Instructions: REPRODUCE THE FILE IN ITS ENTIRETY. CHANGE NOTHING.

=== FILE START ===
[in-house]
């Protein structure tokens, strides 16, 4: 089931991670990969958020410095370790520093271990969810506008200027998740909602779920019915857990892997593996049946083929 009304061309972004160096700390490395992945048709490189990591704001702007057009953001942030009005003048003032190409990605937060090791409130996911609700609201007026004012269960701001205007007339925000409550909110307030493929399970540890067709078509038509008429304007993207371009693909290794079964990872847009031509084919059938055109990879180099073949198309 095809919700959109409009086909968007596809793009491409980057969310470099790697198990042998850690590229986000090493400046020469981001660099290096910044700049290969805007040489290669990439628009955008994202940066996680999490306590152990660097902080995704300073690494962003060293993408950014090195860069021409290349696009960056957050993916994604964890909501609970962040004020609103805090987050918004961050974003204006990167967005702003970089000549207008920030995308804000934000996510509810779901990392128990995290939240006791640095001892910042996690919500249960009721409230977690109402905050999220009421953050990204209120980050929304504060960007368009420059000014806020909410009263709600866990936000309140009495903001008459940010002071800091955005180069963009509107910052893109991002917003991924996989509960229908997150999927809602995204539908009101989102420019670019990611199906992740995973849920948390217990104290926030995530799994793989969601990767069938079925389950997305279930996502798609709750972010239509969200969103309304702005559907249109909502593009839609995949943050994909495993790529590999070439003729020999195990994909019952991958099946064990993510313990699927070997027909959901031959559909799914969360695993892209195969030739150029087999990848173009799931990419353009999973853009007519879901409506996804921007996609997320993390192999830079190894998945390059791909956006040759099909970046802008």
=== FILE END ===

[in-house]
């Protein structure tokens, strides 16, 4: 089931991670990969958020410095370790520093271990969810506008200027998740909602779920019915857990892997593996049946083929 009304061309972004160096700390490395992945048709490189990591704001702007057009953001942030009005003048003032190409990605937060090791409130996911609700609201007026004012269960701001205007007339925000409550909110307030493929399970540890067709078509038509008429304007993207371009693909290794079964990872847009031509084919059938055109990879180099073949198309 095809919700959109409009086909968007596809793009491409980057969310470099790697198990042998850690590229986000090493400046020469981001660099290096910044700049290969805007040489290669990439628009955008994202940066996680999490306590152990660097902080995704300073690494962003060293993408950014090195860069021409290349696009960056957050993916994604964890909501609970962040004020609103805090987050918004961050974003204006990167967005702003970089000549207008920030995308804000934000996510509810779901990392128990995290939240006791640095001892910042996690919500249960009721409230977690109402905050999220009421953050990204209120980050929304504060960007368009420059000014806020909410009263709600866990936000309140009495903001008459940010002071800091955005180069963009509107910052893109991002917003991924996989509960229908997150999927809602995204539908009101989102420019670019990611199906992740995973849920948390217990104290926030995530799994793989969601990767069938079925389950997305279930996502798609709750972010239509969200969103309304702005559907249109909502593009839609995949943050994909495993790529590999070439003729020999195990994909019952991958099946064990993510313990699927070997027909959901031959559909799914969360695993892209195969030739150029087999990848173009799931990419353009999973853009007519879901409506996804921007996609997320993390192999830079190894998945390059791909956006040759099909970046802008």